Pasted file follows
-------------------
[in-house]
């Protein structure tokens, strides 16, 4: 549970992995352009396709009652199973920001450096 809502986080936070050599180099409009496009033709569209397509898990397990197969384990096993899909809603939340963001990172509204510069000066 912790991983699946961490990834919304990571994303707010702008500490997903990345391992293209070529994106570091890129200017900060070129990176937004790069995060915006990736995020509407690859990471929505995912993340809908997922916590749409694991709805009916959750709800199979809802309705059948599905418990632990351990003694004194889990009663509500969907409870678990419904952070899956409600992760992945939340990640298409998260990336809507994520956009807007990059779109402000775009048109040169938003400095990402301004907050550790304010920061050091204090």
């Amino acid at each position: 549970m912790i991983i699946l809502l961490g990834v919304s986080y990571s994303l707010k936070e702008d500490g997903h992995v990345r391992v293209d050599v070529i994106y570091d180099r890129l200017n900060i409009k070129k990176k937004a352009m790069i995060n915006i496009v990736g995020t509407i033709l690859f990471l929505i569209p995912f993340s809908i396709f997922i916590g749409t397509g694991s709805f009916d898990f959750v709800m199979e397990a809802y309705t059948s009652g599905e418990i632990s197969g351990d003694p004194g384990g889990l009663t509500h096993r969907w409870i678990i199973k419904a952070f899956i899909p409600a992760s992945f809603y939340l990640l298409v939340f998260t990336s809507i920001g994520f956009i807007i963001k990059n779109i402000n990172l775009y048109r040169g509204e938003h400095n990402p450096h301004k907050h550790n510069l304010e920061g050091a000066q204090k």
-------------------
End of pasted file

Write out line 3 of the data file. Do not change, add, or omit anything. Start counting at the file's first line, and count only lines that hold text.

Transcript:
């Amino acid at each position: 549970m912790i991983i699946l809502l961490g990834v919304s986080y990571s994303l707010k936070e702008d500490g997903h992995v990345r391992v293209d050599v070529i994106y570091d180099r890129l200017n900060i409009k070129k990176k937004a352009m790069i995060n915006i496009v990736g995020t509407i033709l690859f990471l929505i569209p995912f993340s809908i396709f997922i916590g749409t397509g694991s709805f009916d898990f959750v709800m199979e397990a809802y309705t059948s009652g599905e418990i632990s197969g351990d003694p004194g384990g889990l009663t509500h096993r969907w409870i678990i199973k419904a952070f899956i899909p409600a992760s992945f809603y939340l990640l298409v939340f998260t990336s809507i920001g994520f956009i807007i963001k990059n779109i402000n990172l775009y048109r040169g509204e938003h400095n990402p450096h301004k907050h550790n510069l304010e920061g050091a000066q204090k």